For more information, please see Chapter 2-4 of the Treasury Board Manual on Privacy and Data Protection. Another alternative is the depersonalization of information; However, if this is used, it should not be possible to re-link the information to identifiable individuals. Institutions should also be assured, as far as possible, that the receiving party will not attempt to reintegrate persons. The CPH will continue to provide information and updates or consultations with WHO and other third parties regarding a potential PHEIC or PHEIC to the CCMOH and PHNC. Under the Data Protection Directive, officials of state institutions must define the practices of managing and protecting personal data under their control to ensure that the data protection law is managed consistently and fairly. The TBS Data Protection Practices Directive supports the directive by setting out the requirements for good data protection and personal data management requirements. Together, the Data Protection Directive and associated guidelines and guidelines are the instruments on which a strong privacy management strategy within government institutions is based. It is also a proven method for the institution to clearly identify in advance all the purposes for which personal data can be used or disclosed, including secondary uses. Any prohibition on the secondary use or subsequent disclosure of information may also be carefully considered and agreed upon by the parties in order to avoid any conflict or misunderstanding with the applicable legal provisions of any jurisdiction, including access and data protection laws and other relevant laws. may inform the United States and Mexico of the exchange of information with these countries, in accordance with the trilateral cooperation of the Canadian government. Even if disclosure was a “consistent use,” there is nothing in the law that requires the state institution that holds the information to make it available to the applicant government organization. The decision to disclose the information is discretionary and only the appropriate official can decide whether to exercise discretion in disclosure of information. Before disclosing personal data, federal institutions can ensure that the recipient country provides an adequate level of protection.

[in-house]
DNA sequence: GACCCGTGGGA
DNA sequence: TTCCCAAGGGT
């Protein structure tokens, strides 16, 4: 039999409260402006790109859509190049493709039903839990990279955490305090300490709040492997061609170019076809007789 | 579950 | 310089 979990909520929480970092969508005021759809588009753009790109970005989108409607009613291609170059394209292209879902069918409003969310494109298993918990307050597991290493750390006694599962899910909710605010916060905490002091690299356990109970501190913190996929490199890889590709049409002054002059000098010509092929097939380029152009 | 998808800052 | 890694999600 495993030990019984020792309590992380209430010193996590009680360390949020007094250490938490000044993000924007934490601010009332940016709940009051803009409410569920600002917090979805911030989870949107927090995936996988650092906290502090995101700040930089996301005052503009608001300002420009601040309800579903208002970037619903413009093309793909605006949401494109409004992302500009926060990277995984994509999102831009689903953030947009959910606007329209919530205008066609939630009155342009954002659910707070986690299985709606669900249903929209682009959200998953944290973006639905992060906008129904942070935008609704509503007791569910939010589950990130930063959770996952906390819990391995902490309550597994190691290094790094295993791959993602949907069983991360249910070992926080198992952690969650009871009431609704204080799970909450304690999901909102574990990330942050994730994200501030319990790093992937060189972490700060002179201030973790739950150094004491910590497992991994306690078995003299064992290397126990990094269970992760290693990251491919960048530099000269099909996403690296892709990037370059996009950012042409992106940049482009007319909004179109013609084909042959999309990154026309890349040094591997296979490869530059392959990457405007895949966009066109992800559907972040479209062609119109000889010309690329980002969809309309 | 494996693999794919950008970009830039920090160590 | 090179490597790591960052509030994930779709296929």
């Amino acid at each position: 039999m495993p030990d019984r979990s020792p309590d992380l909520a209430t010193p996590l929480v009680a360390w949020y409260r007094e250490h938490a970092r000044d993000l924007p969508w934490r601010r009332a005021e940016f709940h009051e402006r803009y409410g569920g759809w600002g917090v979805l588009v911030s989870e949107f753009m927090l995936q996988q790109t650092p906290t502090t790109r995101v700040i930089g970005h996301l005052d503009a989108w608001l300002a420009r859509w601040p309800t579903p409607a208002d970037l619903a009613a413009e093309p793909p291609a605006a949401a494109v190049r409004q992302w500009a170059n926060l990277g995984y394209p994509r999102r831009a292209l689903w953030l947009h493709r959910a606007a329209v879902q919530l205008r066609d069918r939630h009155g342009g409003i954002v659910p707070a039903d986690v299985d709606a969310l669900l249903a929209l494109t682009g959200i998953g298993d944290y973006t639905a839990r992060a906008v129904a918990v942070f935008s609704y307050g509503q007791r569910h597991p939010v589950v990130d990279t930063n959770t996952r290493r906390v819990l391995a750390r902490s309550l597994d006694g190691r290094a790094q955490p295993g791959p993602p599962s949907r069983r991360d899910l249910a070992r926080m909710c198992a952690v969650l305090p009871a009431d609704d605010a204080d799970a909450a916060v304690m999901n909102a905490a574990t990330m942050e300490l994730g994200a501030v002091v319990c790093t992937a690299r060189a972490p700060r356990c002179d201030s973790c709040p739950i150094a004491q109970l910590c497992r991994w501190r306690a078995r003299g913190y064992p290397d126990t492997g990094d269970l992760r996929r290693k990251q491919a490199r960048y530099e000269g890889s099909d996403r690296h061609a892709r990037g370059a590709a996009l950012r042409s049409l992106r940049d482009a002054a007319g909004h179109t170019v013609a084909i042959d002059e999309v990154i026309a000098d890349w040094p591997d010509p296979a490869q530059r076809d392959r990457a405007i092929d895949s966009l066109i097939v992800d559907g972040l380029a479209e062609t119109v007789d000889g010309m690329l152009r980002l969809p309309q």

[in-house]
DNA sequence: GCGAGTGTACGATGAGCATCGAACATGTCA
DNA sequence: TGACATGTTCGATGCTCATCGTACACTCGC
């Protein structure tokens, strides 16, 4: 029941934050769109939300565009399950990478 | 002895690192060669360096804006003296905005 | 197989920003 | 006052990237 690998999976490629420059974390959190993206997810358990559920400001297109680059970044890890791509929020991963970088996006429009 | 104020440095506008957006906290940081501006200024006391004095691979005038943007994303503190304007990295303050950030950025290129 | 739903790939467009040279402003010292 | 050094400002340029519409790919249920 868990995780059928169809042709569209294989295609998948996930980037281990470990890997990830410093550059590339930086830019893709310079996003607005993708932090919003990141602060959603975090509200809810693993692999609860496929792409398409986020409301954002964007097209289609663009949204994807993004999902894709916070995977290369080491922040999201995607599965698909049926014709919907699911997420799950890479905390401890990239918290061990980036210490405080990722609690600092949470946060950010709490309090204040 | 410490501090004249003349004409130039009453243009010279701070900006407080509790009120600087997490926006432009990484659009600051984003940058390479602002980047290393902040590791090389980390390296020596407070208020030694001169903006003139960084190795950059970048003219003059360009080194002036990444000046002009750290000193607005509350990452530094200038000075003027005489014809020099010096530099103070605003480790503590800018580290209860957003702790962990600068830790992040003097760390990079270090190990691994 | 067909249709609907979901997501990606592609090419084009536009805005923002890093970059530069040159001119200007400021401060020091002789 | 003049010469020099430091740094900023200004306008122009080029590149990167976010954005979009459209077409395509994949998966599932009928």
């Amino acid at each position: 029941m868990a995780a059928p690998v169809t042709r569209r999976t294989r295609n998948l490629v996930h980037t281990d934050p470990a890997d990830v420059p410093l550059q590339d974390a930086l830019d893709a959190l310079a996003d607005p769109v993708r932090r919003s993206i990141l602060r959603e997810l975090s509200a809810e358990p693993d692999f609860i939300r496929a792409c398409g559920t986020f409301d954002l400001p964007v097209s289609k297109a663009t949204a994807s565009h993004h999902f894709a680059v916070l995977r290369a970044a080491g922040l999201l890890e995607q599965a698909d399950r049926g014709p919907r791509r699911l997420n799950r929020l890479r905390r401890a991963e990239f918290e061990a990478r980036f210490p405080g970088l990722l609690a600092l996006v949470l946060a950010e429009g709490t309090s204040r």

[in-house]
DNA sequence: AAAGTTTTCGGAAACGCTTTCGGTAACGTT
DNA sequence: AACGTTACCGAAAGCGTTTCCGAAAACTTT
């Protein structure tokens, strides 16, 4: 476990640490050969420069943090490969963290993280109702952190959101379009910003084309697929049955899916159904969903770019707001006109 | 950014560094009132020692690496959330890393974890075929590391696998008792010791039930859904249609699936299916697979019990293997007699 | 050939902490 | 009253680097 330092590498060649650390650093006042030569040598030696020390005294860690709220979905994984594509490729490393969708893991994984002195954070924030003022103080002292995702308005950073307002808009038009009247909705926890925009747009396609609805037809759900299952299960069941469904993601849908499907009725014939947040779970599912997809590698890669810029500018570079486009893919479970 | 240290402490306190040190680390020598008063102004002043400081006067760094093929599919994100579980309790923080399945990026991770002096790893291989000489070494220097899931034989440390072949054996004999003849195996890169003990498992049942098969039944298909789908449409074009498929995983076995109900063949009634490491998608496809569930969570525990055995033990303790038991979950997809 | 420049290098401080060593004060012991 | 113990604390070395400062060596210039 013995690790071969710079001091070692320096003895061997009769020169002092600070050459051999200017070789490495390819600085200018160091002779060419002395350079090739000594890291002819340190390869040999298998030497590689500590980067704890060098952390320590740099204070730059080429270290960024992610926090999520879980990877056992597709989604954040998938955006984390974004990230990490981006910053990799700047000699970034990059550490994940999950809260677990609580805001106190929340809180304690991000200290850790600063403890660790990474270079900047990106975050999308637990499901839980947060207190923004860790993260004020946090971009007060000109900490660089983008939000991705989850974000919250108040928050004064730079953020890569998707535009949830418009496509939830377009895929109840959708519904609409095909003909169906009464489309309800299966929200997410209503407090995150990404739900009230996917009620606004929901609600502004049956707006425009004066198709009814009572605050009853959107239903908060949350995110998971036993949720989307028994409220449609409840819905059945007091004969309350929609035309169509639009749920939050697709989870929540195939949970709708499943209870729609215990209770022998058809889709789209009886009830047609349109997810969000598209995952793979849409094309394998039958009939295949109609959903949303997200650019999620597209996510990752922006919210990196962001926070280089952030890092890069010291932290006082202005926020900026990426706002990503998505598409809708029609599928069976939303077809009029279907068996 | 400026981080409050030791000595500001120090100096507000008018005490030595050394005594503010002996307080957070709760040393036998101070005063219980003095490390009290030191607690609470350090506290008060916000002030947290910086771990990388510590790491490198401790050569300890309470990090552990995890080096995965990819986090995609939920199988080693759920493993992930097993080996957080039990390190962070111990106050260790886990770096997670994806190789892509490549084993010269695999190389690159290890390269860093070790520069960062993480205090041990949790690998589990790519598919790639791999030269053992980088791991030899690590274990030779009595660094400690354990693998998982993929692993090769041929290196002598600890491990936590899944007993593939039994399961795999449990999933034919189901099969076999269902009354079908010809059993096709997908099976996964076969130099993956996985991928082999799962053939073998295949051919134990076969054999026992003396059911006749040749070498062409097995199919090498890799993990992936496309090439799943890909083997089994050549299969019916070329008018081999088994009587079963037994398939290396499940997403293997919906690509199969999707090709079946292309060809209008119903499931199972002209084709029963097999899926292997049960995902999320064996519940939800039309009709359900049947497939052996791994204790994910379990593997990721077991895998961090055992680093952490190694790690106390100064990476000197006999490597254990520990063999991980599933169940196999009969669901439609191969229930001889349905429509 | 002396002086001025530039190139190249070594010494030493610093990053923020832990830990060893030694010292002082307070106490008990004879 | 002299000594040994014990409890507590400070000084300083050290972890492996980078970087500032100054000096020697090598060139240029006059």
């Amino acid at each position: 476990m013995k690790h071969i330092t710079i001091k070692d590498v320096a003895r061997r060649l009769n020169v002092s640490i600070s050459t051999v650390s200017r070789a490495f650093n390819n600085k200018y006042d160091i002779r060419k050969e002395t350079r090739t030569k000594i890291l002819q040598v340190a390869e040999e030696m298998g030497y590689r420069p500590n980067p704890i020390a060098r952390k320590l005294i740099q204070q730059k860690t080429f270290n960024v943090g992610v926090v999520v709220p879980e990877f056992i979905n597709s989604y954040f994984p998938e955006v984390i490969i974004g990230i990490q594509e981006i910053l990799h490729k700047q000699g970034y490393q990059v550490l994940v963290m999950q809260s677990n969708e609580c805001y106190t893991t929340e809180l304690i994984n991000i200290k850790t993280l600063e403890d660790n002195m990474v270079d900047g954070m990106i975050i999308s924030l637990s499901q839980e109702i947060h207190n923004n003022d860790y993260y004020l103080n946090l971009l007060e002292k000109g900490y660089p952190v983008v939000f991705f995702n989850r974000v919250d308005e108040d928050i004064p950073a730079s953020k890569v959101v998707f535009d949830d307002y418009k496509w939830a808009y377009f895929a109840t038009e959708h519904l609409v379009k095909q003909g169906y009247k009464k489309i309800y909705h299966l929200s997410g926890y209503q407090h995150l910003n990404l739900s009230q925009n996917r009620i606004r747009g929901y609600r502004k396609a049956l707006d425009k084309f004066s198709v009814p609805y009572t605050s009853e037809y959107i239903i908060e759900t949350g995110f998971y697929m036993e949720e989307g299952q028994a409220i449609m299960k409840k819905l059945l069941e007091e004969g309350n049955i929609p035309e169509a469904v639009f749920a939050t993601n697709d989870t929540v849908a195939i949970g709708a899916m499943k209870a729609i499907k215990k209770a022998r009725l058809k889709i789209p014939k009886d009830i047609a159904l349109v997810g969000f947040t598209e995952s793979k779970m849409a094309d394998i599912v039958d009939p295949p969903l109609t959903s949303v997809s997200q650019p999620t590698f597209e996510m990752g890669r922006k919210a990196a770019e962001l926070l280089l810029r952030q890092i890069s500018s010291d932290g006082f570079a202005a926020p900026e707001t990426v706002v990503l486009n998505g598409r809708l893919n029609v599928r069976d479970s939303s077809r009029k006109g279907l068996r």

The adequacy of the level of data protection in the other country can be determined by an examination of a number of factors, including the nature and sensitivity of the data, the purpose of the disclosure, the legislation and the security measures used to protect information in the other country.